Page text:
Saturday, September 19, 2009

The Source February 1997 issue featuring Lil Kim and Foxy Brown

Remember when these two young women were the premier ladies of hip-hop…or rap depending on your personal definition? Their public images seemed to be based solely on their sexual escapades and in the ‘get money’ era of 1997, that’s what sold. Truth be told, I never liked these chicks at all and never bought any their albums. But I did like Lil Kim’s ‘take no shorts’ attitude. She was going to get hers no matter what the cost but sadly, the one thing she really wanted for herself (Biggie) eluded her. Makes you wonder what would have happened if Biggie had married her instead of Faith. And Foxy? I can’t even give her one kind word.

Moving on to the Redman review, does 4 mics really satisfy you? That's a 4.5 mic gem to me. And what about Camp Lo? 3 mics?

Get it

Sunday, September 06, 2009

Malcolm X: The Great Photographs

Since my college days in the early 90’s, I’ve always set aside time on Sundays to read, study and play jazz music and today was no different. After putting my daughter to sleep earlier, with Joe Sample’s Invitation (an essential album for relaxing and helping babies sleep) playing in the background, my eyes turned to my bookshelf and fixed themselves on this book. If you’re a student of history and Malcolm like I am, then this book is definitely for you. It’s full of great pics of his life that you may have never seen before. And it’s kind of funny how I happened to come to ‘own’ this book, too. I think I had just read his autobiography for the 2nd time before the spring semester of ’94 began. During the summer of ’94, I was still living with my aunt and uncle after graduating college and waiting to start my first real gig in August. My aunt worked at Border’s and would come home with boxes of books for ‘free’ that she never bothered to read and I rifled through them weekly searching for something interesting. I think she left this book on the dining room table back in June ’94 and I decided to ‘borrow’ it knowing that Malcolm was the last thing on her mind. Come to think of it, she may have actually gotten it for me but I didn’t even bother to ask her. It was so engaging that, for maybe a week, I couldn’t put it down. From that point on, I began collecting the books and audio of his speeches and so on. I have just about everything ever published with his words in it but this book is a great addition for historians and a good introduction for younger people.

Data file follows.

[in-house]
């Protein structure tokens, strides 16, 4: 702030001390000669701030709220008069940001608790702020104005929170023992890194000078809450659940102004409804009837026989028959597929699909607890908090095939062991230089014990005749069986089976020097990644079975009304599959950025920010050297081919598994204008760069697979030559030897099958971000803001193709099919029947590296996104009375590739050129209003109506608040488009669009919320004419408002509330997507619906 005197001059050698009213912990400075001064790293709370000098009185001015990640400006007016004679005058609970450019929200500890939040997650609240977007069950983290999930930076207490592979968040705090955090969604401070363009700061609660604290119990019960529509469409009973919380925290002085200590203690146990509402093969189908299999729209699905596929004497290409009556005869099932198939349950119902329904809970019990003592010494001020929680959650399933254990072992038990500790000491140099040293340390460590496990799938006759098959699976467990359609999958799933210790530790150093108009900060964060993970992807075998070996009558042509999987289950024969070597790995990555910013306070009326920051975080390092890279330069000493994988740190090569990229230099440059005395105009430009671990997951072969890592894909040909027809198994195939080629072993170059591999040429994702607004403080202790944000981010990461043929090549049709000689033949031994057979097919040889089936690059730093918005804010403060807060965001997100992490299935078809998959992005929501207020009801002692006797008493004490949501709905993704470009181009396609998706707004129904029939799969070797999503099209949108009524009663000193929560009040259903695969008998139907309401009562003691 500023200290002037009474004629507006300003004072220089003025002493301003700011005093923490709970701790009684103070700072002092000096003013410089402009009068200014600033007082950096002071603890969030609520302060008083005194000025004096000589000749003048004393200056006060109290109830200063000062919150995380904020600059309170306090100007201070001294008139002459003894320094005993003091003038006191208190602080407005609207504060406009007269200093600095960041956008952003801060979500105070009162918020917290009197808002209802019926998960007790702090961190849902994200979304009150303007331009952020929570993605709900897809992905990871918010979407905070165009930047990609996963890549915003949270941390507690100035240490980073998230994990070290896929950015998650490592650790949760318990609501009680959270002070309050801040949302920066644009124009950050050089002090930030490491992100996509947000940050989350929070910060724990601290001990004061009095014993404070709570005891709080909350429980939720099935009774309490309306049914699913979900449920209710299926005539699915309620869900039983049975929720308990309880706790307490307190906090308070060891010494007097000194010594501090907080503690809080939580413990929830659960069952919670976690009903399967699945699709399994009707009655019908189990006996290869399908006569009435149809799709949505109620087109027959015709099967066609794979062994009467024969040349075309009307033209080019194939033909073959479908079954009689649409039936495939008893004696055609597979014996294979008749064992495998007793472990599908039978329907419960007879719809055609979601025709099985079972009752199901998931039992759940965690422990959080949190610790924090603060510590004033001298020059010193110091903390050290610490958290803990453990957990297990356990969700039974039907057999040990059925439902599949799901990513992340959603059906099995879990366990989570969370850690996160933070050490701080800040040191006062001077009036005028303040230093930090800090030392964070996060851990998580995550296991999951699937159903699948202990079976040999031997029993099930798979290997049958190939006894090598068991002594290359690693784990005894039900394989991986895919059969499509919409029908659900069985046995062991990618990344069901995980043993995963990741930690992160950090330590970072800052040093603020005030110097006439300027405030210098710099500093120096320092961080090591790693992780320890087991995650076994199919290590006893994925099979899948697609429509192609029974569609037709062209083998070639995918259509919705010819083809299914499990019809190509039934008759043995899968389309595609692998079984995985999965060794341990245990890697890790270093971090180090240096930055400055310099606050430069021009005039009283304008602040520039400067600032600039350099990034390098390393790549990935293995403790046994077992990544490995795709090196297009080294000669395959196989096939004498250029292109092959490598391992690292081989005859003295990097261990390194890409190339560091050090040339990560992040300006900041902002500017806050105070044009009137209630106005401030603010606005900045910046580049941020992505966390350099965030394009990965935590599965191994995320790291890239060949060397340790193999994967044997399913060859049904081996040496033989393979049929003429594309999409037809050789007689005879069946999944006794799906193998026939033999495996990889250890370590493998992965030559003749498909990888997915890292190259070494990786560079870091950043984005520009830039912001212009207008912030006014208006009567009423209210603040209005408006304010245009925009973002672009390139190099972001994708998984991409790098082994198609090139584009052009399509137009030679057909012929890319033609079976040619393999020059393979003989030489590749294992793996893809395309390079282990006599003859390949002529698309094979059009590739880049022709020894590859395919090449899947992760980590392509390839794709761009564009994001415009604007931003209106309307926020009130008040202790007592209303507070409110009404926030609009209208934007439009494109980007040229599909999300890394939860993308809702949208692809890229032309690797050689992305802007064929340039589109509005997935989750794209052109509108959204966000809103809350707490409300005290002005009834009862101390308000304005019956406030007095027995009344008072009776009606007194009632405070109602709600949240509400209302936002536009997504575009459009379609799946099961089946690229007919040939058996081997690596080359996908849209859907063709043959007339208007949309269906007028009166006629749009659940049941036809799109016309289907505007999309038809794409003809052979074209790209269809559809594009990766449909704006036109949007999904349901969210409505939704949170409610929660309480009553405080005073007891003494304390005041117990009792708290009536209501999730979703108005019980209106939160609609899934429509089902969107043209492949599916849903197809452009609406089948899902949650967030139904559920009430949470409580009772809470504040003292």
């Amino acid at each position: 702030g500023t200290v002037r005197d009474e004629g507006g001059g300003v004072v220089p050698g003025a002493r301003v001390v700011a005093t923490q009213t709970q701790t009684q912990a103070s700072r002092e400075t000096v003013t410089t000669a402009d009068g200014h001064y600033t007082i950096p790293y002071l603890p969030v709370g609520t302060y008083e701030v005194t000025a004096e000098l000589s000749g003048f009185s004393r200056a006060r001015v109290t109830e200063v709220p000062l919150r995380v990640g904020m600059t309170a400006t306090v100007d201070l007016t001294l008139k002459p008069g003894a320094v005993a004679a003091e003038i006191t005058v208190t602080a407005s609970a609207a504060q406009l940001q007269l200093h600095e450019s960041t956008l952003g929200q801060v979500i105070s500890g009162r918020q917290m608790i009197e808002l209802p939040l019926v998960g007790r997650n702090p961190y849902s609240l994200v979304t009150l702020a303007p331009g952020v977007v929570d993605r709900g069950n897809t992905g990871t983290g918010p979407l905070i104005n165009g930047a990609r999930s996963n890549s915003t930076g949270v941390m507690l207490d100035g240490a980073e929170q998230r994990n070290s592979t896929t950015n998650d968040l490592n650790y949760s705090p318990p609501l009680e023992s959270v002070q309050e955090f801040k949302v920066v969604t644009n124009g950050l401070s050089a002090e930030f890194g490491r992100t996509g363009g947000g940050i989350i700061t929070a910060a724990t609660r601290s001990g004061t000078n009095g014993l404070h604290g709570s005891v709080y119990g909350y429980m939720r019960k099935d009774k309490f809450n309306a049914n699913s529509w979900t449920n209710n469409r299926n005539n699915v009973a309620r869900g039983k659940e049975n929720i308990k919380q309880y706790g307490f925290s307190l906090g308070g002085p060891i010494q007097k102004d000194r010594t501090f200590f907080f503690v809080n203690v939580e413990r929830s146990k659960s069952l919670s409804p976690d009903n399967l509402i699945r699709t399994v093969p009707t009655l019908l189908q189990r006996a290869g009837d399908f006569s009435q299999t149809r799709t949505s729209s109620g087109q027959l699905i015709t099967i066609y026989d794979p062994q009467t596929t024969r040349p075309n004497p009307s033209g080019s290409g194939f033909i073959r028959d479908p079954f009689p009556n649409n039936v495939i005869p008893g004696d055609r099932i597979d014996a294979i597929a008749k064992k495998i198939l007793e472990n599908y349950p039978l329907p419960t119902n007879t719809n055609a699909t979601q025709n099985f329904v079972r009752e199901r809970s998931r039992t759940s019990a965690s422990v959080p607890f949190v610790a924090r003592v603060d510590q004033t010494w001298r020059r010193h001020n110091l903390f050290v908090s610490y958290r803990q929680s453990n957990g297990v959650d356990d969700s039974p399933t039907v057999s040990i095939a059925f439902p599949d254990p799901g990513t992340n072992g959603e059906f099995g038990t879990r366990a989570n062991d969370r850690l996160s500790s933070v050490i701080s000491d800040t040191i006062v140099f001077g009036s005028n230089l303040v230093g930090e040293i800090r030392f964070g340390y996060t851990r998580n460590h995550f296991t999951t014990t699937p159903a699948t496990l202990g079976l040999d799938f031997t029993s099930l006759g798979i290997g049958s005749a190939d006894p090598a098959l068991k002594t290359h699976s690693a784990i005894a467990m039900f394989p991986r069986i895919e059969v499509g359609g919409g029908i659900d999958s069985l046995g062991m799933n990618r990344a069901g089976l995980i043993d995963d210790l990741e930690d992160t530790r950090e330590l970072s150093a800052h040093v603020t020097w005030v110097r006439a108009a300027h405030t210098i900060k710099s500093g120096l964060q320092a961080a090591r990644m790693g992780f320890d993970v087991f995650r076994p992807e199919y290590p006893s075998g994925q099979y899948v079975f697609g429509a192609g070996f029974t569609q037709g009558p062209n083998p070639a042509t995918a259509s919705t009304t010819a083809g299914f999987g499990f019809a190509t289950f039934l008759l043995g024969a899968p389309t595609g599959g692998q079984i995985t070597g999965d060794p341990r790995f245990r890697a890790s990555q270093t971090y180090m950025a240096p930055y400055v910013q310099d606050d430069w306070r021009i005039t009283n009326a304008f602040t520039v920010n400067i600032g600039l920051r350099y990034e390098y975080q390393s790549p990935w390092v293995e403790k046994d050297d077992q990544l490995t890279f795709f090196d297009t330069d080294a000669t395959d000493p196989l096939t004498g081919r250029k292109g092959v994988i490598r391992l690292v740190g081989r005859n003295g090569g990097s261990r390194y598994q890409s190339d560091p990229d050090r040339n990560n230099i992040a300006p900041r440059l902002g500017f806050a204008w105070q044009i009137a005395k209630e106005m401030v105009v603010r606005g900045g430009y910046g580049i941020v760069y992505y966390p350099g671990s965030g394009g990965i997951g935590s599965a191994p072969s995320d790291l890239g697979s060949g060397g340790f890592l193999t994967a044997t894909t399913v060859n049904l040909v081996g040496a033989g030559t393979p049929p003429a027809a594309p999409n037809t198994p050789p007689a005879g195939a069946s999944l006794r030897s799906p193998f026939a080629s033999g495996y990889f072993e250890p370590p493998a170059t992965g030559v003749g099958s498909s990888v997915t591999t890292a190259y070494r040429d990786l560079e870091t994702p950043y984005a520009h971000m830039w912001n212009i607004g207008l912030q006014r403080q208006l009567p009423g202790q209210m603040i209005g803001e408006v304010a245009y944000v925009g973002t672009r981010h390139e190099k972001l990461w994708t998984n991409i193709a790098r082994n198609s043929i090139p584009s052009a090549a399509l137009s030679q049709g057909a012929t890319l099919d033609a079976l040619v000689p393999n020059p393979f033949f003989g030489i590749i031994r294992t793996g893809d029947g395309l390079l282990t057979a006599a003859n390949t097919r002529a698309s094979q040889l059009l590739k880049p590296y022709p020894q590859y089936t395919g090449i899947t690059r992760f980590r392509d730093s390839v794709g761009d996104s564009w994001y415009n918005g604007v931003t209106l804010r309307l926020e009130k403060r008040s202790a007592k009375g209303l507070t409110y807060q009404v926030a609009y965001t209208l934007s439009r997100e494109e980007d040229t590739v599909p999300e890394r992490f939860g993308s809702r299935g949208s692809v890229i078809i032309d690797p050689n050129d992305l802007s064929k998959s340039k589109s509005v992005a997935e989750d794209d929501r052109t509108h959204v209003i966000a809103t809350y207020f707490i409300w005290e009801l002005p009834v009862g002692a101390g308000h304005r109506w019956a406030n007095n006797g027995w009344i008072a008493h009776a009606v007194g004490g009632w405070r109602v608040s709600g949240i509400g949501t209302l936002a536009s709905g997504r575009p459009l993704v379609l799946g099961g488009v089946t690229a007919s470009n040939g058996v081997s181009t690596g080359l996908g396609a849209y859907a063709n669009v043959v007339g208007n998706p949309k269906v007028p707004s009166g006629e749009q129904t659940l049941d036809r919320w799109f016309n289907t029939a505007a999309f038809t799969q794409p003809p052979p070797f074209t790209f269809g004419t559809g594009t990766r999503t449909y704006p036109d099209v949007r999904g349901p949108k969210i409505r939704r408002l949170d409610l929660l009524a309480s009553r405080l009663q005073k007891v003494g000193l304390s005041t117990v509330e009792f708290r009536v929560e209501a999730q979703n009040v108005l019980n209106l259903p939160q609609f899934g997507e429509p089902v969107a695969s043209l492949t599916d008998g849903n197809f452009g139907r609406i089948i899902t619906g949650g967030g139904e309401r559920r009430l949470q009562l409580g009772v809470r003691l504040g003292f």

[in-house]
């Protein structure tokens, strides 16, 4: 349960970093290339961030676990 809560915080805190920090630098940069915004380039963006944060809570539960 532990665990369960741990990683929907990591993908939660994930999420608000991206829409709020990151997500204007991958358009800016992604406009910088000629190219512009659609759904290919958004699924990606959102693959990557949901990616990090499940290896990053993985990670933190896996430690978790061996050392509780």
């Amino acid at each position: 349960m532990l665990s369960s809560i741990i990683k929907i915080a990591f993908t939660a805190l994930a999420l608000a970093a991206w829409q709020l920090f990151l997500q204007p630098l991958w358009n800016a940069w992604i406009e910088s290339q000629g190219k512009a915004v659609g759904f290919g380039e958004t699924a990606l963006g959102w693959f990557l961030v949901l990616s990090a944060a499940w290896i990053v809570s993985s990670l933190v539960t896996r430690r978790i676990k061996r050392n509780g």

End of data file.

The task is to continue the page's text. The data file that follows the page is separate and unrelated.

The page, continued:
Buy it:

See a few pics here

Tuesday, September 01, 2009

The Source January 1997 issue - 1996 Year in Review

After a few months and a few breaks at home, I’ve decided to scan and post this entire issue for the patient ones among you. With a little free time this coming weekend (if my daughter stays asleep), I may get to that February issue but don’t hold your breath. I would like to get to the Biggie and Wu-Tang issues at some point before 2010, though. For those of you who care to answer, what is your opinion of '97 hip-hop vs. '96 hip-hop? Better, worse, or about the same? What about the rise of Bad Boy and No Limit Records in '97? Was that good for hip-hop overall? What about the explosion of underground hip-hop? Is there any underground artist from '97 that you wish had blown up in the mainstream?

Source January 1997